The National Museum in Rio de Janeiro, destroyed by fire in September 2018 (photo: Tânia Rêgo/Agência Brasil)
Published on 12/20/2021
By José Tadeu Arantes | Agência FAPESP – Brazil’s cultural heritage has shrunk in recent years as a result of major disasters, such as the fires that destroyed the National Museum in 2018 and gutted Cinemateca Brasileira, the national film archive, with the largest collection of moving images in Latin America, in 2021. These were disasters foretold, according to experts, and would fatally have happened sooner or later because of the state of neglect into which the public properties concerned had been allowed to fall owing to budget cuts and the disregard of the authorities charged with their upkeep.
Museum reconstruction and conservation were discussed during the 7th FAPESP 60 Years Conference, held online on December 8, 2021, under the general title “Cultural Heritage Management and Policies”. The moderator was Renata Vieira da Motta, Chair of the Brazilian Committee of the International Council of Museums (ICOM). The speakers were Carlos Augusto Calil, a filmmaker and academic, and Nivaldo Vieira de Andrade Junior, a professor at the Federal University of Bahia (UFBA).
Calil is affiliated with the University of São Paulo’s School of Communications and Arts (ECA-USP). He is a former head of Embrafilme, Cinemateca Brasileira and Centro Cultural de São Paulo, and a former Secretary of Culture for the City of São Paulo (2005-12). Andrade Junior is affiliated with UFBA’s School of Architecture. He is a former President of the Institute of Architects of Brazil (IAB), and a member of the Cultural Heritage Advisory Board to the National Historical and Artistic Heritage Institute (IPHAN).
Luiz Eugênio Mello, FAPESP’s Scientific Director, delivered opening remarks.
“I first visited the National Museum in 1979. The fire was a disaster foretold as long ago as that. It was not a matter of ‘if’ but ‘when’,” said Calil, who focused on the historical perspective, pointing out the many problems as well as the rare but promising victories. He reserved special praise for IPHAN, whose survival for more than 80 years he called “a miracle”.
He also presented a number of proposals to enable cultural heritage institutions to address their longstanding problems, such as making them administratively independent from governments, so that even as public entities they could be kept out of political-party infighting and electoral manipulation; giving them autonomy to negotiate with private enterprise as well as the public sector; setting up endowments so that they are no longer subject to budgetary contingencies; appointing their leaders for a fixed term to avoid musical chairs as parties take turns to wield power; and creating a culture of efficient financial execution to maintain solvency.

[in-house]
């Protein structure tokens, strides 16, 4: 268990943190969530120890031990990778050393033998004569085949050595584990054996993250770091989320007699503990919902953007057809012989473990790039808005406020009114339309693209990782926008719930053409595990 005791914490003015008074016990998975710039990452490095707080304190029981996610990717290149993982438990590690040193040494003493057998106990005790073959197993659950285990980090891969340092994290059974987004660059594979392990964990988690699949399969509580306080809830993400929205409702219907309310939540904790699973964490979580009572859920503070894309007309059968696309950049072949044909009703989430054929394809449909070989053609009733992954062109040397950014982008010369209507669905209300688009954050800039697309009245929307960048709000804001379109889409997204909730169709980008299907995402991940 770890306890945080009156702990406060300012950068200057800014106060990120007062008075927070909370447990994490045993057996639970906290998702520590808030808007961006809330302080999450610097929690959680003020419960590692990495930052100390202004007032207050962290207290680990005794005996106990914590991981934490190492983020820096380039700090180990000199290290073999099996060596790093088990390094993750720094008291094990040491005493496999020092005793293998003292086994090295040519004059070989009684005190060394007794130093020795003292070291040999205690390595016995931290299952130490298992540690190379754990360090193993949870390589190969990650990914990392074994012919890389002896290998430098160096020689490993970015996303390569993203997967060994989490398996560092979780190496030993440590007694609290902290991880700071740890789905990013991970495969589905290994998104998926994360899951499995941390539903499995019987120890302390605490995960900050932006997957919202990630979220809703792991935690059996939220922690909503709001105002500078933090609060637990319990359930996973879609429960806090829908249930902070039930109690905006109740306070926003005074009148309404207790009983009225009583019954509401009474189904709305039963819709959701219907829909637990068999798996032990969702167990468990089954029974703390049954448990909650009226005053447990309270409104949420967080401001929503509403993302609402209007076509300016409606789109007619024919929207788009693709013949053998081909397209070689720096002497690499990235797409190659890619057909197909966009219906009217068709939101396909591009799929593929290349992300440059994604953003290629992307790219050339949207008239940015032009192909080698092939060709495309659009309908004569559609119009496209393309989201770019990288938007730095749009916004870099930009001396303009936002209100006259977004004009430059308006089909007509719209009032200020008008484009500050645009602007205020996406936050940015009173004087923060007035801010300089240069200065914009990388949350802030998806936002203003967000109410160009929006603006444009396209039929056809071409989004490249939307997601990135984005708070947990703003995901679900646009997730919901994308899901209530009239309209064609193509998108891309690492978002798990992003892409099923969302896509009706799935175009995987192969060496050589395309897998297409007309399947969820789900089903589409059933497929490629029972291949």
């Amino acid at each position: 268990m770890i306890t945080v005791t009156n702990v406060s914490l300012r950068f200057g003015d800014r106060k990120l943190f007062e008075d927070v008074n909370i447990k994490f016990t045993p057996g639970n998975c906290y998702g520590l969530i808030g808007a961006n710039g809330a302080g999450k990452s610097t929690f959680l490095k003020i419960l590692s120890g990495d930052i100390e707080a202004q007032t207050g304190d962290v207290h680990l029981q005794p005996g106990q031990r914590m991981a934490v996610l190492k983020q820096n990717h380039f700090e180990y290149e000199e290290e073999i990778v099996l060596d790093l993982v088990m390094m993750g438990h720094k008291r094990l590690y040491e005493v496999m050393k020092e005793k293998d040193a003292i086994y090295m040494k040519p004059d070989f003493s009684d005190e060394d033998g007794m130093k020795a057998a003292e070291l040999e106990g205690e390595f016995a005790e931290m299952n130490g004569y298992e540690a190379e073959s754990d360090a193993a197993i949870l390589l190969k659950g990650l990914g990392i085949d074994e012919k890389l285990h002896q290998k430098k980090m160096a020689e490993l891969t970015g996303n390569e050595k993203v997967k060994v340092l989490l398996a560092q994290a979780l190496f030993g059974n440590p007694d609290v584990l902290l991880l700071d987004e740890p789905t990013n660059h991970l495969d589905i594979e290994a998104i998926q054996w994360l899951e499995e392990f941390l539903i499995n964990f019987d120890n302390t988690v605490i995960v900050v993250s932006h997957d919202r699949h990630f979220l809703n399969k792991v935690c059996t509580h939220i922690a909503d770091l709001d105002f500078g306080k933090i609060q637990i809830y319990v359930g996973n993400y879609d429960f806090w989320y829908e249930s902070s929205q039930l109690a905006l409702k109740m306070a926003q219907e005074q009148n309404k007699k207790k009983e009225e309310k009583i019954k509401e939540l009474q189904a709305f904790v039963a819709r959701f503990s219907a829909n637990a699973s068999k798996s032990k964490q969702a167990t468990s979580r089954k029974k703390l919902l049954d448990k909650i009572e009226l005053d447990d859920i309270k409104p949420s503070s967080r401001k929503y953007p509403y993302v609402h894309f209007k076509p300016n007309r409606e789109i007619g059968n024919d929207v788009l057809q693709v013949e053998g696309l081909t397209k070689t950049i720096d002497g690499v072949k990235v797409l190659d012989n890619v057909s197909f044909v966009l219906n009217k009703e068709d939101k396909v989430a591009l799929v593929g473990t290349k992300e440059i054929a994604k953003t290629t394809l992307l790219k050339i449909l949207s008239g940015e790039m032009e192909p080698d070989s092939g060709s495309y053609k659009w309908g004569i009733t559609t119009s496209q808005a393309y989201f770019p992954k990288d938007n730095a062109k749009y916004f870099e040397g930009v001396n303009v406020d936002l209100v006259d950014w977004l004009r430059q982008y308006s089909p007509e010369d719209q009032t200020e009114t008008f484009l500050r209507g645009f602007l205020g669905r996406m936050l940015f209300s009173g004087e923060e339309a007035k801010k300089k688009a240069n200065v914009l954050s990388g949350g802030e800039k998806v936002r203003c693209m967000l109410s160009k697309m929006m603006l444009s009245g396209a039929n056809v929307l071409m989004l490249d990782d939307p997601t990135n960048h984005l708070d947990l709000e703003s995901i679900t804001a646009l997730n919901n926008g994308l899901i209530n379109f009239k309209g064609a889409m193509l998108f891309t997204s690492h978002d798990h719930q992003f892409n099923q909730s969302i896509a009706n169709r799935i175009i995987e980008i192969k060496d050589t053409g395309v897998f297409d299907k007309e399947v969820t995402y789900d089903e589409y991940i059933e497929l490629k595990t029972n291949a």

“In Brazil, we don’t have a culture of collaboration among government entities, or even within parties or between departments of state or municipal governments,” said Andrade Junior, who focused on the built heritage and architecture of Salvador, capital of the state of Bahia.
According to him, the historic city center of Salvador has 1,500 decaying abandoned buildings. “Privatization shouldn’t be either a taboo or a panacea. Many of these buildings could be privatized, but it’s absurd to convert a symbolic building like Palácio Rio Branco, the former seat of government in the state of Bahia, into a luxury hotel, which is happening now,” he said.
Autonomous management of Quito’s cultural heritage in Ecuador is an inspiring example, he added.
Discussing public-private relations in the Q&A session, Calil said partnerships are inevitable. “But they shouldn’t entail private management of public money. There have to be matching contributions. Transferring the entire public-sector budget for heritage to private enterprise is simply not done by any other country in the world,” he argued.
Both Calil and Andrade Junior stressed the need for a third actor in these relations, in the shape of civil society, via both organizations and direct participation by the local community. An auspicious example is Sociedade Amigos da Cinemateca (the Society of Friends of the National Film Archive), which has been revived and is now chaired by Calil.
A recording of the event (in Portuguese) is at: fapesp.br/15201.
Videos of the six previous conferences are at: 60anos.fapesp.br/conferencias.